Posted on Feb 22, 2019, 5 p.m.
Dementia rates have been dropping which as been attributed to an increase in mental and physical activities among older adults that was observed despite climbing rates of diseases previously linked to onset of the disease.
The study notes that the older people in this generation have increased their mental acuity that is reflected through an increase in their educational attainment, which may be a deterrent to dementia onset as those with the most years of learning/education were least likely to develop the disease; this may be why there is a declining trend as the seniors are more likely to have finished high school and gone on to higher education than those who lived a decade prior.
To assess trends test outcomes and data was used from the Health and Retirement Study, 21,000 people were sampled for the study; 11.6% were interviewed in 2000 who fulfilled requirements for dementia; and 8.8% were classified in 2012; the average number of years spent acquiring education was found to have risen over the course of study.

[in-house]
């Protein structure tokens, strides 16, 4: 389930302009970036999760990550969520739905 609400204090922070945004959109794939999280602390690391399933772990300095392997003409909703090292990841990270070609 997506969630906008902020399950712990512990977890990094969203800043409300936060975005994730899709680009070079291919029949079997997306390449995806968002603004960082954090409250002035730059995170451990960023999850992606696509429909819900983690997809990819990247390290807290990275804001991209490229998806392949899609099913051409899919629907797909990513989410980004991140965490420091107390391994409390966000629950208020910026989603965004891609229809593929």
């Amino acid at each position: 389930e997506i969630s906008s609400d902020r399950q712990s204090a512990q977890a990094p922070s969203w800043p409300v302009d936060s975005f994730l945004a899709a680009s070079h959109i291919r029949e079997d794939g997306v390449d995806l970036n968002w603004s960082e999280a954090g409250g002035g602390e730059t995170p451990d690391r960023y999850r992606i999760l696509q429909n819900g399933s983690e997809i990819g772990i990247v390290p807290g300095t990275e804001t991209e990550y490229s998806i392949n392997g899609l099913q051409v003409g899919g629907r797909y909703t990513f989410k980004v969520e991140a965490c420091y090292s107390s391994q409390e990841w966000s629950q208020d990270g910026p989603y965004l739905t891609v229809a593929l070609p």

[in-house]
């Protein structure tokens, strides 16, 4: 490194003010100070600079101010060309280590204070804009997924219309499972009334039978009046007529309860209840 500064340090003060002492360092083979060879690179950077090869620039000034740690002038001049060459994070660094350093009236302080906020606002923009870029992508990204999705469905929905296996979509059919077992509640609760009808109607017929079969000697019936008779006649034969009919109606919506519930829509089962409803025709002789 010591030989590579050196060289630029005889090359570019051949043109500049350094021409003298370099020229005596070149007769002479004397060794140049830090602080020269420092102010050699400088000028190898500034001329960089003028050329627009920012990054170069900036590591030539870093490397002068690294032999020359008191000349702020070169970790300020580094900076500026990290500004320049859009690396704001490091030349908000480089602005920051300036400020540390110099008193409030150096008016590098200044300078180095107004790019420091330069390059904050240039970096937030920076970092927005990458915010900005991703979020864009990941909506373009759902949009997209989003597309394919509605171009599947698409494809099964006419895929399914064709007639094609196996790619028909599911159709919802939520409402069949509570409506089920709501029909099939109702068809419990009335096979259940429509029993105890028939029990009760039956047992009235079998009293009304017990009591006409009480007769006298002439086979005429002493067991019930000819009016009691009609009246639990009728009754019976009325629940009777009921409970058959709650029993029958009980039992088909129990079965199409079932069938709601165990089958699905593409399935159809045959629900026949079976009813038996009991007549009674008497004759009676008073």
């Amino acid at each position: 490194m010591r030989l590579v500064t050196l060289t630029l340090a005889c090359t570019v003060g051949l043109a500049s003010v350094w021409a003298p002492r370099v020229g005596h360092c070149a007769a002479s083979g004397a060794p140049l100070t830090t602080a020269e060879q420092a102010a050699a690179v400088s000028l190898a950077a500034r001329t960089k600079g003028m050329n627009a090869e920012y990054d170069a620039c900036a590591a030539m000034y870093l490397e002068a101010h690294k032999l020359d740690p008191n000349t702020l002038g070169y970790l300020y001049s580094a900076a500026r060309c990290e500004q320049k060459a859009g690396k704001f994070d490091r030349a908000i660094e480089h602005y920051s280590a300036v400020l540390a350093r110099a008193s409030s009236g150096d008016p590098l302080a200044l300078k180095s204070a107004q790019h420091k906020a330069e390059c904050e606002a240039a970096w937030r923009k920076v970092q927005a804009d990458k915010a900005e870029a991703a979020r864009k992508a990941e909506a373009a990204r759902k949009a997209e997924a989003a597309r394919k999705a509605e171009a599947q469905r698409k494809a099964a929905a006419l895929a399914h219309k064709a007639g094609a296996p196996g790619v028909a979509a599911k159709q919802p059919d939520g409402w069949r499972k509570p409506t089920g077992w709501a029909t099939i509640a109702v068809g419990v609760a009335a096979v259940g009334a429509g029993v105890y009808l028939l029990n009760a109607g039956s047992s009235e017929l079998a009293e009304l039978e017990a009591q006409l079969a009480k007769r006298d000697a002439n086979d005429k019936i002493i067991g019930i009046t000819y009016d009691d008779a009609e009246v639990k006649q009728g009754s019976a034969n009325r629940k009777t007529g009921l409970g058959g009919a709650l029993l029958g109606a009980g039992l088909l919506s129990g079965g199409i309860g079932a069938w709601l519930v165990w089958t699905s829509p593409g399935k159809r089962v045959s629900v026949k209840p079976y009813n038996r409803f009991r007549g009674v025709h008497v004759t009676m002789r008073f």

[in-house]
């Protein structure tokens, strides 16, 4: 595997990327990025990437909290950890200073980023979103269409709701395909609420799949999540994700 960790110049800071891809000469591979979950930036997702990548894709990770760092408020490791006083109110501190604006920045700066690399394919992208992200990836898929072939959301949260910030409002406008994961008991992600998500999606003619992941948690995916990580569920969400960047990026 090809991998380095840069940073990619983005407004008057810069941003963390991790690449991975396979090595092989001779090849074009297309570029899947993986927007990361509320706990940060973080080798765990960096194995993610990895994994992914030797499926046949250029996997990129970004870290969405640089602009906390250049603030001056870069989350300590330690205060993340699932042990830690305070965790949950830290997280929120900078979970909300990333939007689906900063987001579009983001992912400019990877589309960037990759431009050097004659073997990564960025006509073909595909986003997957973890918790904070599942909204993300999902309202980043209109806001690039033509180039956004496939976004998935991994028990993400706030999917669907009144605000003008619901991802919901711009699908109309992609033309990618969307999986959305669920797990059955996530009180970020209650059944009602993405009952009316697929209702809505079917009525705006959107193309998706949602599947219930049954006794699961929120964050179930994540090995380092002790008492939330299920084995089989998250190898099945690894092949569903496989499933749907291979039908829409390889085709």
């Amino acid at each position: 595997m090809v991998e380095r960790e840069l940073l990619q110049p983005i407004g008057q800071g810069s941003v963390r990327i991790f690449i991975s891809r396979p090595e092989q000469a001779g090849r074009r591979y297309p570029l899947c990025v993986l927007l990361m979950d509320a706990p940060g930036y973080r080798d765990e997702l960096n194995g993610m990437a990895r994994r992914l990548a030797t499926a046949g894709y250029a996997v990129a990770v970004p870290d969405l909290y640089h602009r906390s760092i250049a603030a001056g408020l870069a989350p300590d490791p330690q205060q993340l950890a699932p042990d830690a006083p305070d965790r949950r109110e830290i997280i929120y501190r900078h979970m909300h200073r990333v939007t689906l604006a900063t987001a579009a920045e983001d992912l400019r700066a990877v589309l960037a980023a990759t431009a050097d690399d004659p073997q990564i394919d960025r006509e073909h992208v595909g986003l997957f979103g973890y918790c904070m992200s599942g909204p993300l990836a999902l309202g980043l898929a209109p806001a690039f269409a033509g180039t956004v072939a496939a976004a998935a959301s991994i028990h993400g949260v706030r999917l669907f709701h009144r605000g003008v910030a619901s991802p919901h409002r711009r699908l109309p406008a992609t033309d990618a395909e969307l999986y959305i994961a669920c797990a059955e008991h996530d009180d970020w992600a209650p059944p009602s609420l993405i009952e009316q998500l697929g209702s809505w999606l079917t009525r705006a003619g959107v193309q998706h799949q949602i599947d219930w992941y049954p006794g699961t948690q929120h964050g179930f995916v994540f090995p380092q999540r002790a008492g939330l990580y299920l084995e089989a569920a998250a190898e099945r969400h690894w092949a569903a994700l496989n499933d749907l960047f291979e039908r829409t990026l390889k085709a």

Only years spent in formal education were used as key markers; other physical activities can result in brain development such as reading, and career development may also be evident in reducing risk of dementia. The link between dementia and education is suggested to possibly be due to the manners in which the brain is used, being challenged and used more in developed interactions, and cognitive reserves of brain pathways are formed which are what the brain uses in order to survive the onslaught of dementia in later years.
According to the University of Liverpool and University College London dementia rates are also dropping in the UK due to improvements in medical knowledge and developments in the way people take care of themselves; the percentage of people diagnosed dropped 2.7% in 2017, and there are 800,000 patients with dementia in the UK.
Dementia has no known cure, it is a term used to describe disorders that affect brain function, with Alzheimer’s disease being the most common. Symptoms can include declining mental acuity, loss of words, reduced thinking speed, and memory loss. Illnesses linked to dementia can include obesity, diabetes, and high blood pressure as they impair circulation of blood to the brain which may increase risk of the disease developing due to insufficient oxygenation.
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